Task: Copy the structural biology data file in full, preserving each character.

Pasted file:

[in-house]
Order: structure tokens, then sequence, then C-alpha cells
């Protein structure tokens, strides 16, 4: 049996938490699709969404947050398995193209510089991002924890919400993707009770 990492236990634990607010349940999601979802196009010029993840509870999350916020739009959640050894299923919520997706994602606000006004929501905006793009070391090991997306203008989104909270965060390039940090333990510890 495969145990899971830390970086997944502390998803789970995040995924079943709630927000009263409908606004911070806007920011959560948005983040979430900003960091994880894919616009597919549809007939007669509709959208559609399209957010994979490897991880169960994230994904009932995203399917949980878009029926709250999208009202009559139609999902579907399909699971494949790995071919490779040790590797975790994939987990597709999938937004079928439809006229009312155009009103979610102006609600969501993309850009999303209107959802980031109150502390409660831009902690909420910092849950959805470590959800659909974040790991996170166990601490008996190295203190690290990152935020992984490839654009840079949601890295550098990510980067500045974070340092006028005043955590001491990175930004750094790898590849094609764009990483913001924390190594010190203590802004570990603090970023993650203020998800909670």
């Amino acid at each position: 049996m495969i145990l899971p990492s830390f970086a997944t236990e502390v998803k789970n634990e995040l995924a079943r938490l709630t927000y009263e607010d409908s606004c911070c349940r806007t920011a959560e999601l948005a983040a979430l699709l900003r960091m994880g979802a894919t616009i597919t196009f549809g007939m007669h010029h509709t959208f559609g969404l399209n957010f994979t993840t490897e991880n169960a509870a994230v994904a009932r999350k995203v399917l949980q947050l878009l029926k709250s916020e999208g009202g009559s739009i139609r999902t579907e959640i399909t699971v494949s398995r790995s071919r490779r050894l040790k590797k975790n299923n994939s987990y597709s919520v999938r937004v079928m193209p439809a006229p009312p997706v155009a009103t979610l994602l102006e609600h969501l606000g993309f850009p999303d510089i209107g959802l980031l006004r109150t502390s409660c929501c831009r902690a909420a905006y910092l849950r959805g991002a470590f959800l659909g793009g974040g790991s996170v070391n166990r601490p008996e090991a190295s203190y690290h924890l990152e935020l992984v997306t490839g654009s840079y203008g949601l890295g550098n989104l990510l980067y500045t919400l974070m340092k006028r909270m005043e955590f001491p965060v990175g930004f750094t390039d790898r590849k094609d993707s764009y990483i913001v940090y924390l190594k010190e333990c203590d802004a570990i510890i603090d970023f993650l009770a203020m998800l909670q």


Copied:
[in-house]
Order: structure tokens, then sequence, then C-alpha cells
């Protein structure tokens, strides 16, 4: 049996938490699709969404947050398995193209510089991002924890919400993707009770 990492236990634990607010349940999601979802196009010029993840509870999350916020739009959640050894299923919520997706994602606000006004929501905006793009070391090991997306203008989104909270965060390039940090333990510890 495969145990899971830390970086997944502390998803789970995040995924079943709630927000009263409908606004911070806007920011959560948005983040979430900003960091994880894919616009597919549809007939007669509709959208559609399209957010994979490897991880169960994230994904009932995203399917949980878009029926709250999208009202009559139609999902579907399909699971494949790995071919490779040790590797975790994939987990597709999938937004079928439809006229009312155009009103979610102006609600969501993309850009999303209107959802980031109150502390409660831009902690909420910092849950959805470590959800659909974040790991996170166990601490008996190295203190690290990152935020992984490839654009840079949601890295550098990510980067500045974070340092006028005043955590001491990175930004750094790898590849094609764009990483913001924390190594010190203590802004570990603090970023993650203020998800909670």
């Amino acid at each position: 049996m495969i145990l899971p990492s830390f970086a997944t236990e502390v998803k789970n634990e995040l995924a079943r938490l709630t927000y009263e607010d409908s606004c911070c349940r806007t920011a959560e999601l948005a983040a979430l699709l900003r960091m994880g979802a894919t616009i597919t196009f549809g007939m007669h010029h509709t959208f559609g969404l399209n957010f994979t993840t490897e991880n169960a509870a994230v994904a009932r999350k995203v399917l949980q947050l878009l029926k709250s916020e999208g009202g009559s739009i139609r999902t579907e959640i399909t699971v494949s398995r790995s071919r490779r050894l040790k590797k975790n299923n994939s987990y597709s919520v999938r937004v079928m193209p439809a006229p009312p997706v155009a009103t979610l994602l102006e609600h969501l606000g993309f850009p999303d510089i209107g959802l980031l006004r109150t502390s409660c929501c831009r902690a909420a905006y910092l849950r959805g991002a470590f959800l659909g793009g974040g790991s996170v070391n166990r601490p008996e090991a190295s203190y690290h924890l990152e935020l992984v997306t490839g654009s840079y203008g949601l890295g550098n989104l990510l980067y500045t919400l974070m340092k006028r909270m005043e955590f001491p965060v990175g930004f750094t390039d790898r590849k094609d993707s764009y990483i913001v940090y924390l190594k010190e333990c203590d802004a570990i510890i603090d970023f993650l009770a203020m998800l909670q």